Error correction is an important step in increasing the quality of next-generation sequencing data for downstream analysis and use. Polymorphic datasets are a challenge for many bioinformatic software packages that are designed for or assume homozygosity of an input dataset. This assumption ignores the true genomic composition of many organisms that are diploid or polyploid. In this survey, two different error correction packages, Quake and ECHO, are examined to see how they perform on next-generation sequence data from heterozygous genomes.
Quake and ECHO perform well and were able to correct many errors found within the data. However, errors that occur at heterozygous positions had unique trends. Errors at these positions were sometimes corrected incorrectly, introducing errors into the dataset with the possibility of creating a chimeric read. Quake was much less likely to create chimeric reads. Quake's read trimming removed a large portion of the original data and often left reads with few heterozygous markers. ECHO resulted in more chimeric reads and introduced more errors than Quake but preserved heterozygous markers.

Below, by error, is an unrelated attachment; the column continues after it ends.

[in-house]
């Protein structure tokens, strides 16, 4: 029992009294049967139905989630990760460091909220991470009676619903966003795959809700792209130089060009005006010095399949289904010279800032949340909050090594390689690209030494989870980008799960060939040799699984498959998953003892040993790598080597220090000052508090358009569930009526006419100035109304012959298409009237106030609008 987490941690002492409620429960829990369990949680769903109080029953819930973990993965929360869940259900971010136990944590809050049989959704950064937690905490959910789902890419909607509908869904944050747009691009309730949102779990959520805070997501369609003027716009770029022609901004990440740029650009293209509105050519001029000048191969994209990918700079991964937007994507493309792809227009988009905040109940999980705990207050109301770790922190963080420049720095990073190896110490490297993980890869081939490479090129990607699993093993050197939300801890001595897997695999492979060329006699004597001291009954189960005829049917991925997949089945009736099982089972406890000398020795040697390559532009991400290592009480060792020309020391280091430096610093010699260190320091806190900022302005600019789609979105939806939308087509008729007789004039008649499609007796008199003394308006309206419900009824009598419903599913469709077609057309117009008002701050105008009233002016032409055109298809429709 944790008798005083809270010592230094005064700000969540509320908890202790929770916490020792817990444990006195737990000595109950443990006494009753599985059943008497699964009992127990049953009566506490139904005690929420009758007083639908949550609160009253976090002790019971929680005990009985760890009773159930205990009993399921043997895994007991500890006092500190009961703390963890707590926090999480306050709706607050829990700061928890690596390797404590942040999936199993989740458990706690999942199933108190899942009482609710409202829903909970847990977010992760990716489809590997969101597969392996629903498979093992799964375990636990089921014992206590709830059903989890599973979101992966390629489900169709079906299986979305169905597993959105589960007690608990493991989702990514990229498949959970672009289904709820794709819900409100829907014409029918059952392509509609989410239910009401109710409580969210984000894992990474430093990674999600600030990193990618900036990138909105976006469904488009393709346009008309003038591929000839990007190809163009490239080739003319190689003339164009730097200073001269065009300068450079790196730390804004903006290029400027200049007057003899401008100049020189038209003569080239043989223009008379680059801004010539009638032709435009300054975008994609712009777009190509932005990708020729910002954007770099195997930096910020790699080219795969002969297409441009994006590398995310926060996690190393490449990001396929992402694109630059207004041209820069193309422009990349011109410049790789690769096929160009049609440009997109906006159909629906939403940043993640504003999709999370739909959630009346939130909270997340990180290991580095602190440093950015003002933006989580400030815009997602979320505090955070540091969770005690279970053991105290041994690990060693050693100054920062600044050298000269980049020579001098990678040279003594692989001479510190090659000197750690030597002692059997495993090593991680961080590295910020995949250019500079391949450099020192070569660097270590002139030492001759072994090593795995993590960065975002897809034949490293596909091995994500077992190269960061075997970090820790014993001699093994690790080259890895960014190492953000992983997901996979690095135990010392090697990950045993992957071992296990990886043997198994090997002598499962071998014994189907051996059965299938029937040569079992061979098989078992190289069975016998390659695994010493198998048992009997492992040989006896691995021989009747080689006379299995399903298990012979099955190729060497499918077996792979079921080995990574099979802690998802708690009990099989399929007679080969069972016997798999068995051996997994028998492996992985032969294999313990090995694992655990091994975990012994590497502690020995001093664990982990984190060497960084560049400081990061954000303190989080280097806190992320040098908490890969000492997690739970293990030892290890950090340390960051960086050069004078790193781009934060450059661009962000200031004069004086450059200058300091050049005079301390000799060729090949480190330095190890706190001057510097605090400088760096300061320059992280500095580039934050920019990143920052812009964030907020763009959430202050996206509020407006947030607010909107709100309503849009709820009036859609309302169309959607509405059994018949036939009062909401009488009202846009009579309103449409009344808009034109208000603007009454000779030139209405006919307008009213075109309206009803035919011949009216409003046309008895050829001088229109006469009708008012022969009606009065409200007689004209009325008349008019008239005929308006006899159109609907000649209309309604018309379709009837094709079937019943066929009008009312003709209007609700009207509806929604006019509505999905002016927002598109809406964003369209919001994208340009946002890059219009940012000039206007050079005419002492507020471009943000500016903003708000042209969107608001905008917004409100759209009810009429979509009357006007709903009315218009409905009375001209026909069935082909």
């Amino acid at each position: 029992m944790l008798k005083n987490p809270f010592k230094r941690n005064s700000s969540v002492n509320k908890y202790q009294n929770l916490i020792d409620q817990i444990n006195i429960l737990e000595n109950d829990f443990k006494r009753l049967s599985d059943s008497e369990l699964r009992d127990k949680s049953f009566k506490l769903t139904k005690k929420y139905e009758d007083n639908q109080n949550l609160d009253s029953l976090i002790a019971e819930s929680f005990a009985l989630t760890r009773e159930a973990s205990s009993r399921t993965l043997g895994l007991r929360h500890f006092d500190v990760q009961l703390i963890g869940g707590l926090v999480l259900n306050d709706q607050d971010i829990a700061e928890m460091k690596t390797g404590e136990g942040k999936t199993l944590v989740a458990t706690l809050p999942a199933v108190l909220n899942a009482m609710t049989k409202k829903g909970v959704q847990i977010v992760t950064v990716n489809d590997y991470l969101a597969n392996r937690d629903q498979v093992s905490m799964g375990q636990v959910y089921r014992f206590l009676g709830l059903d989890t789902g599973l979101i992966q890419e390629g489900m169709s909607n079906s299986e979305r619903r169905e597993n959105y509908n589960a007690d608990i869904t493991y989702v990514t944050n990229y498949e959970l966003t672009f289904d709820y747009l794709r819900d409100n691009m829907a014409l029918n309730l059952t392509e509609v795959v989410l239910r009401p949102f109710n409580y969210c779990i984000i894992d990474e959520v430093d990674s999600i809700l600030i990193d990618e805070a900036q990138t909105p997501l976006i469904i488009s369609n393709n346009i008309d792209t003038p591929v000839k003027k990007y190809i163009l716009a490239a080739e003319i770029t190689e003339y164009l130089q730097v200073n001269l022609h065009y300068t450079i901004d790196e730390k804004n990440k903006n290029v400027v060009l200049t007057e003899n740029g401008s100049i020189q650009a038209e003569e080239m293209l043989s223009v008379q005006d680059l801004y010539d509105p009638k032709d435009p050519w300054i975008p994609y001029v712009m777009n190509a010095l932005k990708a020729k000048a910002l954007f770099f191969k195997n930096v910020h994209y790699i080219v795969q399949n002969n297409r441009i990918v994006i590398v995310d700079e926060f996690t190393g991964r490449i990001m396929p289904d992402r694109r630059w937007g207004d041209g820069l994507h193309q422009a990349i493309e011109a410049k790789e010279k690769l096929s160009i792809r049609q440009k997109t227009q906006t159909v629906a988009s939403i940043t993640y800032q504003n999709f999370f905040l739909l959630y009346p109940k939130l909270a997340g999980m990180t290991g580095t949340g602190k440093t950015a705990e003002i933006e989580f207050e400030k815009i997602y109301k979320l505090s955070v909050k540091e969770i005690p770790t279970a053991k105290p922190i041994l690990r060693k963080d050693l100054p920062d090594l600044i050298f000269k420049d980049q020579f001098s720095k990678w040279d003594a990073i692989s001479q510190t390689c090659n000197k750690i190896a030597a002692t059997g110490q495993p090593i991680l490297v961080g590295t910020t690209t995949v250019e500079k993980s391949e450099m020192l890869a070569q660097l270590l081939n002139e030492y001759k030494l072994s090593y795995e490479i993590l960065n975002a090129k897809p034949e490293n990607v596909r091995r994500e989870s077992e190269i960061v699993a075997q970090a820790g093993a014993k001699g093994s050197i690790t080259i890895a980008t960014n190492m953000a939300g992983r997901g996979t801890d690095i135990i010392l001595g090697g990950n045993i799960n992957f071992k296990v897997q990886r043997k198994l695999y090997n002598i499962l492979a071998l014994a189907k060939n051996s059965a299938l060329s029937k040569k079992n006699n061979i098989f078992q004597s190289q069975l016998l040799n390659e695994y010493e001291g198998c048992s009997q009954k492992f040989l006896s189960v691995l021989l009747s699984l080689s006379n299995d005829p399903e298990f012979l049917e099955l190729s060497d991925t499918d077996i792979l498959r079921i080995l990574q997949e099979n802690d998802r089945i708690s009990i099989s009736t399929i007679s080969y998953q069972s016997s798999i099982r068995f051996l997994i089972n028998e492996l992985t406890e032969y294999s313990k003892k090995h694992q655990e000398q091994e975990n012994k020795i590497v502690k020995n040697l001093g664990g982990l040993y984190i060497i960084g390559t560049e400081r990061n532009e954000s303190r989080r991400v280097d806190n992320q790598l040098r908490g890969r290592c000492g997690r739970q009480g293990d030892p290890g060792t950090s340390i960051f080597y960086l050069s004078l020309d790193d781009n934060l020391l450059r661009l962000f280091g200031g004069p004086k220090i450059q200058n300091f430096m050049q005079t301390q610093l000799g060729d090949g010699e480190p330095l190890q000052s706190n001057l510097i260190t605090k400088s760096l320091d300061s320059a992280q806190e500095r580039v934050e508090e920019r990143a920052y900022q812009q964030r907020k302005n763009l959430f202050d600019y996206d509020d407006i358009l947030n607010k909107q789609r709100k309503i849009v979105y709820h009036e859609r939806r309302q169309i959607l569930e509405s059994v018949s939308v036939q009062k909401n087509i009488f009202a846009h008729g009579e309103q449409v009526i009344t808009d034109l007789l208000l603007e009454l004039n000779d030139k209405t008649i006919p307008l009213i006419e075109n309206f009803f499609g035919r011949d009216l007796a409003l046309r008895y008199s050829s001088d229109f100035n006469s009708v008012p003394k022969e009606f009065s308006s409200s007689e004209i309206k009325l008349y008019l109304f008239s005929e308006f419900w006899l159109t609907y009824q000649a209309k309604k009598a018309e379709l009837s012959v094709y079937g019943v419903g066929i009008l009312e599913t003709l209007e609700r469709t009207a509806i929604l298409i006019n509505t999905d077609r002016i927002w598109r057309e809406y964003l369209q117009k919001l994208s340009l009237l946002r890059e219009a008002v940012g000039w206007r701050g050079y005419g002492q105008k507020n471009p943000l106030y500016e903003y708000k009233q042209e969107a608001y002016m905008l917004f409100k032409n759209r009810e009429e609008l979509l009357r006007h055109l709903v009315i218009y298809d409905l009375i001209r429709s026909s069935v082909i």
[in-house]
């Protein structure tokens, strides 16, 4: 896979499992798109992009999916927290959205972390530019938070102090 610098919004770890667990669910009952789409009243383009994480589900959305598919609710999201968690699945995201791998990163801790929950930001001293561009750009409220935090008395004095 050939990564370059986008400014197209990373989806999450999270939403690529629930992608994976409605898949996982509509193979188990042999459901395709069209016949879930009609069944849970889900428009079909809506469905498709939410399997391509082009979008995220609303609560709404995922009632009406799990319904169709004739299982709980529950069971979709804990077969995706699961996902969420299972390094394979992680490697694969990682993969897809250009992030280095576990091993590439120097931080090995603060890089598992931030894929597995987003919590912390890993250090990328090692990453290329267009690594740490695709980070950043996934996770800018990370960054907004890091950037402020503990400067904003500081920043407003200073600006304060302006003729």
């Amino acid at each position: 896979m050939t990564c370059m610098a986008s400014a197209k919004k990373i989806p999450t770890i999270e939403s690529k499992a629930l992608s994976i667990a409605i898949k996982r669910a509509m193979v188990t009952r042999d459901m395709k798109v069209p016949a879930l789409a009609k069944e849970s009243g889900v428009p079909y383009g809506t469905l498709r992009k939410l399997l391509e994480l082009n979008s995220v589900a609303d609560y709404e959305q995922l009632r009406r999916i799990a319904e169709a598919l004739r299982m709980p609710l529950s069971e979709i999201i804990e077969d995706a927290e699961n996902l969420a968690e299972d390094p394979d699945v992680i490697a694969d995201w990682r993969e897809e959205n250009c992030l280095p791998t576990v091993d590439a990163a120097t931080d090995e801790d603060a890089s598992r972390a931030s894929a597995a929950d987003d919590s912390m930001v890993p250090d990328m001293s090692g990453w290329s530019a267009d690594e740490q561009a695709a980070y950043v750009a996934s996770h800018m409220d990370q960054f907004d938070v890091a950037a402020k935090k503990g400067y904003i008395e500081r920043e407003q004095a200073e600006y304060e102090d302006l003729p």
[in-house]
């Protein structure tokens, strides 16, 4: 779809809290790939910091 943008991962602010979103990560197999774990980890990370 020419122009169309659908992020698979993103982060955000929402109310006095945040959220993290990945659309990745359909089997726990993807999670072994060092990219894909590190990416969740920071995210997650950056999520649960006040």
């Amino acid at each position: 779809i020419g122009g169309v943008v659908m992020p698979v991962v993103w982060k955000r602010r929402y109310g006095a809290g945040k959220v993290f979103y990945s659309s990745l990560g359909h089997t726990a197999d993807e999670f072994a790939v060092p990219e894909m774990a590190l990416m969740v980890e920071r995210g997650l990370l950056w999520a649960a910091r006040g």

Using real E. coli sequencing data and their assemblies after error correction, the assembly statistics improved. It was also found that segregating reads by haplotype can improve the quality of an assembly.
These findings suggest that Quake and ECHO both have strengths and weaknesses when applied to heterozygous data. With the increased interest in haplotype specific analysis, new tools that are designed to be haplotype-aware are necessary that do not have the weaknesses of Quake and ECHO.